Connected Learners: Online and Off-Line Learning With a Focus on Politeness Intercultural Competences

Connected Learners: Online and Off-Line Learning With a Focus on Politeness Intercultural Competences

Carmen Santamaría-García (University of Alcalá, Spain)
DOI: 10.4018/978-1-5225-5463-9.ch005
OnDemand PDF Download:
No Current Special Offers


Technology-enhanced language learning (TELL) is moving ahead from the use of technology in language labs to the possibilities offered by technology in setting up new ways of communication and interactivity. The effectiveness of teaching seems to depend more on teachers' ability to motivate students by connecting to their interests and catering for different intelligences. Teachers' creativity and empathy with them will constitute essential skills for the design of tasks and projects that connect with digital native students' interests. Consideration of cultural aspects will be of essential importance in our globalized world, as learning a language must always take into account cultural variables. The objective of this chapter is to review the challenges that technology and interculturality pose to foreign language teachers and note some of the possible solutions that may facilitate efficient teaching. Politeness theory will be discussed as a theoretical framework providing resources for building social identity and doing relational work with different cultures.
Chapter Preview


Nowadays, the role of technology in supporting and enhancing language learning is widely accepted (Stanley, 2013; Walker & White, 2013). Technology-Enhanced Language Learning (TELL) is currently adopted in language classrooms and spread along all the levels of education in order to enhance teaching and learning. Moving ahead from the use of technology by former CALL (computer assisted language learning), the focus is shifting from language lab computers to the possibilities offered by technology in shaping new ways of communication and interactivity that can be used for teaching and learning.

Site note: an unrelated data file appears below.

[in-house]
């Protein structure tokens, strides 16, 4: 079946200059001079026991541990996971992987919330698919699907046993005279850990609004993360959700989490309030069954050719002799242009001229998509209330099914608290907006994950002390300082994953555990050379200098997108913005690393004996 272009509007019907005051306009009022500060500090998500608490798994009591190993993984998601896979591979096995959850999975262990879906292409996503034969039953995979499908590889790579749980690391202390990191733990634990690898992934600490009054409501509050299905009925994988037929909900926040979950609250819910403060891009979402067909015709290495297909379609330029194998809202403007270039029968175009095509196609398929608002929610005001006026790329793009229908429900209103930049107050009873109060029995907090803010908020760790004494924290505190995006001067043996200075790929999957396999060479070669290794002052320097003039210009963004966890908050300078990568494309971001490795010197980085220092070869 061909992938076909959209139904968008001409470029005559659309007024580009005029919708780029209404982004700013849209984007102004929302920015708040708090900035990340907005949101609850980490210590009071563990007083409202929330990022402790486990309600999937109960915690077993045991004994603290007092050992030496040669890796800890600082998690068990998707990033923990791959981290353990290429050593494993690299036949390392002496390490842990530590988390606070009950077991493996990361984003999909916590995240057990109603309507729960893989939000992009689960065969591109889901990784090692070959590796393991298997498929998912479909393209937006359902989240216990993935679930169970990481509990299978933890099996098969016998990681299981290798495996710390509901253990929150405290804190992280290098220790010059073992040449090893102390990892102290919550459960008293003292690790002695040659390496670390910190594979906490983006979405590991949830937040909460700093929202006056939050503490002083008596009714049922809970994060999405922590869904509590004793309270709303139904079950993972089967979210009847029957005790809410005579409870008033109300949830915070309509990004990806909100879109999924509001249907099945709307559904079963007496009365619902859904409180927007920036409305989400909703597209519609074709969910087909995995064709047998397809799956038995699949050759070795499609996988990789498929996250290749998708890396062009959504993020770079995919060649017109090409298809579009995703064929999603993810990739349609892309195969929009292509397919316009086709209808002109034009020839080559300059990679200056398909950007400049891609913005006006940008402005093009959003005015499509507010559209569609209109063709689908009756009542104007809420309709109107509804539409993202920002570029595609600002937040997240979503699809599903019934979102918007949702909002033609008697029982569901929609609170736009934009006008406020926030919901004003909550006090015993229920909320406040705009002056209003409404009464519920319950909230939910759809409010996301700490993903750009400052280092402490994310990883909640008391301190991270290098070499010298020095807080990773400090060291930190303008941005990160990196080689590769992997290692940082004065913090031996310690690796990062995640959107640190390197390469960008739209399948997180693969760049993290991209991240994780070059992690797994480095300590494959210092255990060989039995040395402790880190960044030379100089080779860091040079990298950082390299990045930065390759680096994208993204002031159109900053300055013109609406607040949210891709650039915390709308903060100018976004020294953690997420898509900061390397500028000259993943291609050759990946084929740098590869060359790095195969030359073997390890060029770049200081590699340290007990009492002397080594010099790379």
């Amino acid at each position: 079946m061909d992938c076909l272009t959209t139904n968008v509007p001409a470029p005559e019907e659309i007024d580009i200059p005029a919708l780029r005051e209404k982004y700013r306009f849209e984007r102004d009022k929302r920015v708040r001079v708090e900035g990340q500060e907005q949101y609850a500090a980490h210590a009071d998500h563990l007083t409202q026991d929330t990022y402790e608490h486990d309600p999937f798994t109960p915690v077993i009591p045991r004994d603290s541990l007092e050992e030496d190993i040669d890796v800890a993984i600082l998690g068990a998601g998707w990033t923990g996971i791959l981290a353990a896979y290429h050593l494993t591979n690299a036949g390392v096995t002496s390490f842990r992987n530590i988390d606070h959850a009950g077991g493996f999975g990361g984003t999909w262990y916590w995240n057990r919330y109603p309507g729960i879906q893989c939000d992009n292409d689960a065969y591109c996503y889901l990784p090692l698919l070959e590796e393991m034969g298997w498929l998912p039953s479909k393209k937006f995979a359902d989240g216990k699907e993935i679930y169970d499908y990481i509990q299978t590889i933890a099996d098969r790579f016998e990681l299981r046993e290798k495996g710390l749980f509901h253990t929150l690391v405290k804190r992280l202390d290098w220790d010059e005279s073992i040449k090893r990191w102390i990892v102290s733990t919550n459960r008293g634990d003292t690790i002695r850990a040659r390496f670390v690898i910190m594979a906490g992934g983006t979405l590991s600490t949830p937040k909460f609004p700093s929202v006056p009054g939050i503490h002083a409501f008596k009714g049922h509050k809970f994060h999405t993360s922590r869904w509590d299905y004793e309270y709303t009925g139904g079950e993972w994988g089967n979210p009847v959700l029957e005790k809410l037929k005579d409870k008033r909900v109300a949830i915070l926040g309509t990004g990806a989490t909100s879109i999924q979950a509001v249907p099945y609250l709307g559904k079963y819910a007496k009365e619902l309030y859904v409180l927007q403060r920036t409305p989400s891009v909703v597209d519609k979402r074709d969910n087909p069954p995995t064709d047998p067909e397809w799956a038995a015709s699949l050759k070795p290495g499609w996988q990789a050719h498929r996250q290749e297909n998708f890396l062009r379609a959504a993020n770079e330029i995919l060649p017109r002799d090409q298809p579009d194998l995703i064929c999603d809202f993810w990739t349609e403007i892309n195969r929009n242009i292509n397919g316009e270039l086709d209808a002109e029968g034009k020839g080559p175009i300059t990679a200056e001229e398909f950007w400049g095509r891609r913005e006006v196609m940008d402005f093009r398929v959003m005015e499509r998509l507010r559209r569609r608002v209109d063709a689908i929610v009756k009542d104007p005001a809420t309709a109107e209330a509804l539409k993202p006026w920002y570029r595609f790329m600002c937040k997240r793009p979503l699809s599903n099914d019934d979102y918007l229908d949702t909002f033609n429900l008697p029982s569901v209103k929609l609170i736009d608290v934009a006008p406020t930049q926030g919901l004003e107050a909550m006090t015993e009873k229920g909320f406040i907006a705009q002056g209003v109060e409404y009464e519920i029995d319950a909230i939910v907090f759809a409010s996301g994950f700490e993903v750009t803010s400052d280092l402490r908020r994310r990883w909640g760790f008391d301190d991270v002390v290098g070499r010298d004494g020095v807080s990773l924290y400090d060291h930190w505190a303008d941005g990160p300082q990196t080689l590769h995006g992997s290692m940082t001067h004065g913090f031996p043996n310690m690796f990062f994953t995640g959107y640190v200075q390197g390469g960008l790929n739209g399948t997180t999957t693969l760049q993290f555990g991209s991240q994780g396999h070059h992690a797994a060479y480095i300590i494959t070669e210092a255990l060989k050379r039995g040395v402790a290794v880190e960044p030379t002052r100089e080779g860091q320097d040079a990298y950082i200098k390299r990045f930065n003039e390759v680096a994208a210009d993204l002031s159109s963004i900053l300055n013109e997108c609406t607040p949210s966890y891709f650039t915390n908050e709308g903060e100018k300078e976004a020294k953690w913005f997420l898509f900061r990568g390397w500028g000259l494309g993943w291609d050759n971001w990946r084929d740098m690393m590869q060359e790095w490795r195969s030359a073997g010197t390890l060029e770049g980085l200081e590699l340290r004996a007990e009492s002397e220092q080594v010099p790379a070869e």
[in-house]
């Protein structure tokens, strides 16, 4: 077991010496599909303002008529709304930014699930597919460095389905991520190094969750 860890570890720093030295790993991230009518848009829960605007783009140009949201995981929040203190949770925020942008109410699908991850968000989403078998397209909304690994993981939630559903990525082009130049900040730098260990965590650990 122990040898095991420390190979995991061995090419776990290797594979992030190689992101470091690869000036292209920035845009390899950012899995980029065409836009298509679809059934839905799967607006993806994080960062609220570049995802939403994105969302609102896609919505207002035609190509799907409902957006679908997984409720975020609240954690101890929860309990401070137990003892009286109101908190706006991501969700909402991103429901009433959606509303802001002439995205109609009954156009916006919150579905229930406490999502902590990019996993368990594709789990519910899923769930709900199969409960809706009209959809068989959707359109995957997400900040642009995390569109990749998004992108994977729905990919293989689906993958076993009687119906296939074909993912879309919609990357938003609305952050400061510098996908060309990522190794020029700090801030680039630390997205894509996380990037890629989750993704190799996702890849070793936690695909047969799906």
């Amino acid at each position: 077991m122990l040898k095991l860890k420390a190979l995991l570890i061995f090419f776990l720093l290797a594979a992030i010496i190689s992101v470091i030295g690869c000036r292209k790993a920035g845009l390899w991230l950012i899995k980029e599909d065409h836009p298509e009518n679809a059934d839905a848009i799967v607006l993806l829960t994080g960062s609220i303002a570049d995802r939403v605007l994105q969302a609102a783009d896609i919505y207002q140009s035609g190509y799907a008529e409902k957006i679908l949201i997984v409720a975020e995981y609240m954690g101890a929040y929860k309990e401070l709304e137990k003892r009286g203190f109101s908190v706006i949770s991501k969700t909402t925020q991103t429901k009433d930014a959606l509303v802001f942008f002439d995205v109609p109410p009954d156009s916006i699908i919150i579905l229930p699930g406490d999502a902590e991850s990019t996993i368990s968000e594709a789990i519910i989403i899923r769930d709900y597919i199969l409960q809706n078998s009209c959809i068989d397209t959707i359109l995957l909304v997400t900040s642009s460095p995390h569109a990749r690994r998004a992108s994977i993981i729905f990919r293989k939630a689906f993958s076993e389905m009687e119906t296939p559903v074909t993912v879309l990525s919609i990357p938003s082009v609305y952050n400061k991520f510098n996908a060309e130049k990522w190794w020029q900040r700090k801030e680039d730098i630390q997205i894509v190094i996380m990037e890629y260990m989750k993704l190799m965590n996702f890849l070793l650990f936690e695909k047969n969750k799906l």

Ubiquitous laptops, tablets and smartphones are changing the ways that younger generations of digital natives interact in all the spheres of their lives, with online social practices permeating through offline contexts and vice-versa. As Jones, Chik and Hafner (2015) note, “Digital technologies have altered our experience of the spatial and temporal aspects of context by creating complex ‘layerings’ of online and offline spaces” (p. 9). Lines between online and offline social practices become blurred as digital technologies are altering not only the ways people interact online but also the ways they do so in physical spaces, as Merchant (2015) shows in his discussion on the presence of digital characters in physical spaces. In educational contexts we can see teachers and students sharing texts, images or videos online while commenting on them both on and off-line, often simultaneously. This new reality is challenging the many ways to have technology integrated in teaching and learning. Digital native students (see Walker & White, 2013) are losing interest in published course book materials and they frequently express dissatisfaction when they feel that texts or videos are obsolete. They are used to sharing fresh videos every day and to reacting with both online comments and offline discussions with peers. Why not trying to get closer to the excitement of sharing videos of relevance for them and make use of their learning potential?

Digitally mediated discourse opens the scope for new social practices and forms of interaction, including the production of multimodal texts, which are not usually featured in teaching. Video blogs (vlogs, henceforth), for instance, combine spoken language and some occasional written text in the vlogger’s discourse with written comments in the users’ reactions. Vlogs are becoming a pervasive means of social communication with different uses as entertainment and building of community feelings, as discussed in Santamaría (2016). Their application in the field of TELL is still to be explored and this chapter aims at highlighting some possibilities. Requesting candidates to send a short video is becoming a common selection procedure for organizations and using vlogs in the classroom can familiarize students with the genre. It will also prepare learners for a world in which connectedness is becoming more important than ever.

Complete Chapter List

Search this Book: